I am actually looking for an easier way to kill the thread not matter where the thread is running at. But most of the solutions in internet point me to use boolean flag to control the execution of the thread, if I want to stop the thread then set the boolean variable to false.
But what if the task that in the runnable is a LONG linear task, which mean the task is not repeating? In that case, it is not so easy to create a 'while' loop to cover the whole block of task.
It is really so temptative to use Thread.stop but the warning "Deprecated" seem like quite dangerous to use. I have read through this article Why Are Thread.stop, Thread.suspend, Thread.resume and Runtime.runFinalizersOnExit Deprecated?
but I can't understand
If any of the objects previously protected by these monitors were in an inconsistent state, other threads may now view these objects in an inconsistent state. Such objects are said to be damaged.
What does the "inconsistent state" mean? I appreciate if anyone can explain about this.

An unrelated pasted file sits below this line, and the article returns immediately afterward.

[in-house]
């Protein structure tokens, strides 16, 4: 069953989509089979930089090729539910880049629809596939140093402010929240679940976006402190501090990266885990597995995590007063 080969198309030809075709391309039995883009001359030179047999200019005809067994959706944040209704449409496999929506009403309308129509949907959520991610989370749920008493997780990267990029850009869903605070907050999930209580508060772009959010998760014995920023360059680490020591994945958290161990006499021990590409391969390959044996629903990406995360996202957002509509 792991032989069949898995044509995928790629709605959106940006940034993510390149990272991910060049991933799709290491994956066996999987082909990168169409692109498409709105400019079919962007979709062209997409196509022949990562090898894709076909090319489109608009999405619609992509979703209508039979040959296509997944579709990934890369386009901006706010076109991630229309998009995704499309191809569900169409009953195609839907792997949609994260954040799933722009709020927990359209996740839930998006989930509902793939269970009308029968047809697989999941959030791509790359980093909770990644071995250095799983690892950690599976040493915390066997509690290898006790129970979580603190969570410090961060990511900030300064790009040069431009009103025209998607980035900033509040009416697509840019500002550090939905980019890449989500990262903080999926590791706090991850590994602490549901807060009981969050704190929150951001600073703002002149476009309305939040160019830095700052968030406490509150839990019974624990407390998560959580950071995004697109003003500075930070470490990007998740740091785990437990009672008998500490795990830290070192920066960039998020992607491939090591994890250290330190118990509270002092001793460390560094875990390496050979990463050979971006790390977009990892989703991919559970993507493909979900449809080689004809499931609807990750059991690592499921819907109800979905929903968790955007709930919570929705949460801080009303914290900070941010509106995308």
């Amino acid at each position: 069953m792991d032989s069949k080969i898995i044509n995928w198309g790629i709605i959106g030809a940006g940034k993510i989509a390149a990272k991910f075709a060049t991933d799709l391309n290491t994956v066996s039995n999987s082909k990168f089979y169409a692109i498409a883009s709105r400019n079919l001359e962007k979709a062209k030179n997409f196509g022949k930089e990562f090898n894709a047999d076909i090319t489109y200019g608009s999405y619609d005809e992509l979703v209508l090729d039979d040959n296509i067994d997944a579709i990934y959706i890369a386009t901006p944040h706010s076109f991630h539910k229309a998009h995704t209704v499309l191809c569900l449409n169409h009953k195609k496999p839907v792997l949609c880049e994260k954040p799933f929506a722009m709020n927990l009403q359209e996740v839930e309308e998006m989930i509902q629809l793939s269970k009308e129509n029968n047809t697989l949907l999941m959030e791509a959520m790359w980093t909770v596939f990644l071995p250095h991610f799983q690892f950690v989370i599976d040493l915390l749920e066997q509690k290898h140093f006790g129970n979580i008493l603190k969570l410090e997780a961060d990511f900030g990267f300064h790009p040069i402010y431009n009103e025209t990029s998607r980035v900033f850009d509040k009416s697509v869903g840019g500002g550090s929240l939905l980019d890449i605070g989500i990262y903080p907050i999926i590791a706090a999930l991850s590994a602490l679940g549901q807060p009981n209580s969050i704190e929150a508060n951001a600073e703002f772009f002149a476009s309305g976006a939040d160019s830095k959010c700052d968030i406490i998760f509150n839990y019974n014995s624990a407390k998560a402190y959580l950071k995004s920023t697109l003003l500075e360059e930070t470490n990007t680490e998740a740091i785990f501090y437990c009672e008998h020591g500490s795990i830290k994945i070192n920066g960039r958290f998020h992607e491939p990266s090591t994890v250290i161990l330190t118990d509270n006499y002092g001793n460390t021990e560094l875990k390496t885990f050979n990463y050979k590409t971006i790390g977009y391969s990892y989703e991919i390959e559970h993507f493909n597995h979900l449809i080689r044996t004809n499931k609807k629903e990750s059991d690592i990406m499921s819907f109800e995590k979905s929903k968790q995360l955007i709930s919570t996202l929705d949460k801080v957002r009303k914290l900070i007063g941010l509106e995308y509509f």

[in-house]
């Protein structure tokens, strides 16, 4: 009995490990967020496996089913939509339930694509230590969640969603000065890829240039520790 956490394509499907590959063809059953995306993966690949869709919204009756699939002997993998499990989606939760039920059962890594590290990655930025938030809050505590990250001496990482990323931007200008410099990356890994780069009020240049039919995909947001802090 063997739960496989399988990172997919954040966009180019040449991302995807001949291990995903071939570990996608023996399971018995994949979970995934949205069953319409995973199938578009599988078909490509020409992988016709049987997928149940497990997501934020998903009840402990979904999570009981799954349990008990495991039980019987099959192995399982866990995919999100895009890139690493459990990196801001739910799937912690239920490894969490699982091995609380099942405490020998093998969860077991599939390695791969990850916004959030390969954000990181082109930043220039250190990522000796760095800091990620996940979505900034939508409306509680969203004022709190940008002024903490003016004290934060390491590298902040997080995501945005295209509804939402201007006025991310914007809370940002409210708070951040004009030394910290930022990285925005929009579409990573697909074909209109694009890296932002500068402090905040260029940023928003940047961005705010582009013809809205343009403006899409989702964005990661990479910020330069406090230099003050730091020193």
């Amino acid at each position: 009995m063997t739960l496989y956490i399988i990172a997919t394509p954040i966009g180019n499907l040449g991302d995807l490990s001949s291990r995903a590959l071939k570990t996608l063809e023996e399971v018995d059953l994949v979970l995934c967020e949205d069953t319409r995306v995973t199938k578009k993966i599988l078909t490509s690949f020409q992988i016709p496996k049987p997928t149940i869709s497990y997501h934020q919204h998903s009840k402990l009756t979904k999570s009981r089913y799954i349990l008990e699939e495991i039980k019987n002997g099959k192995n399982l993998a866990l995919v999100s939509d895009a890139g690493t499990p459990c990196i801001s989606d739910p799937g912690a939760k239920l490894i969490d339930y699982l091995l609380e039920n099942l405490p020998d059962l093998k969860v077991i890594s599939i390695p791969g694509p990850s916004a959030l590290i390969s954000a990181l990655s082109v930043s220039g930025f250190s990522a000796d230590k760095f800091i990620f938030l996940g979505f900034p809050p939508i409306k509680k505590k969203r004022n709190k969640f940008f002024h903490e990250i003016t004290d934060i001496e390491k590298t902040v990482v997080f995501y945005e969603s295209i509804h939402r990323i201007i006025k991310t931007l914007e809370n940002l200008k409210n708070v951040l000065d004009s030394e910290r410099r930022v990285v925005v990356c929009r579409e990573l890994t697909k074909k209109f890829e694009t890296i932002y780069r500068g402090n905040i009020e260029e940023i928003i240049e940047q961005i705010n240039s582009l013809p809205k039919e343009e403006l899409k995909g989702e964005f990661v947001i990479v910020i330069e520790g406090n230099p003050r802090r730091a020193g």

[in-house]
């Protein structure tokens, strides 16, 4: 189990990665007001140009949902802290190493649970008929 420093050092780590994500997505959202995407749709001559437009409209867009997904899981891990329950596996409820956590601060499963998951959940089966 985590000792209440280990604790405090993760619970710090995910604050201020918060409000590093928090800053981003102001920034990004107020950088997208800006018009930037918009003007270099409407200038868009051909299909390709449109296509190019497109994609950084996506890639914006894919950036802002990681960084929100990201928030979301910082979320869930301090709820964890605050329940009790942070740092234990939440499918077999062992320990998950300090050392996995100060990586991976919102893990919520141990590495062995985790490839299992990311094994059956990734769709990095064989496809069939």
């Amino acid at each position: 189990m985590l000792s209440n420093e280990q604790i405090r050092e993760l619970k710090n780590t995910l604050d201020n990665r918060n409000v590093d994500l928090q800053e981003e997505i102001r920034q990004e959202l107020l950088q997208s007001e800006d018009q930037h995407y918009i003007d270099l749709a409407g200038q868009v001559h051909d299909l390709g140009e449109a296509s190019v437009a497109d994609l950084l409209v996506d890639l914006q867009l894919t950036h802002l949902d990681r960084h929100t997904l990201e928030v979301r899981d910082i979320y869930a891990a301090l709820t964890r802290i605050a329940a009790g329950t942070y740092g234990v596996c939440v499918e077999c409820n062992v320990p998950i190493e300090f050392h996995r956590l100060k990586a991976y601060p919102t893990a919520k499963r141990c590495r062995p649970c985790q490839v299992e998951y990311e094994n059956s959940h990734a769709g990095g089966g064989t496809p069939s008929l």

I want to extend my question to a more lower level of view, let say
i = i + 1; in JVM (perhaps assembly language alike), maybe this Java statement will be split into few smaller instructions, for example like
move i ; add i ; get i into memory 0x0101 (This is an example! I totally don't know assembly language!)
Now, if we call thread.stop, where actually will it stop at? Will the thread stop after a COMPLETED Java statement, or could be in the middle of the "assemble language"? If the answer is the second, could it be reason that we said
Such objects are said to be damaged.
Ok, my question is kind of confused, hope someone can understand and explain. Thanks in advance.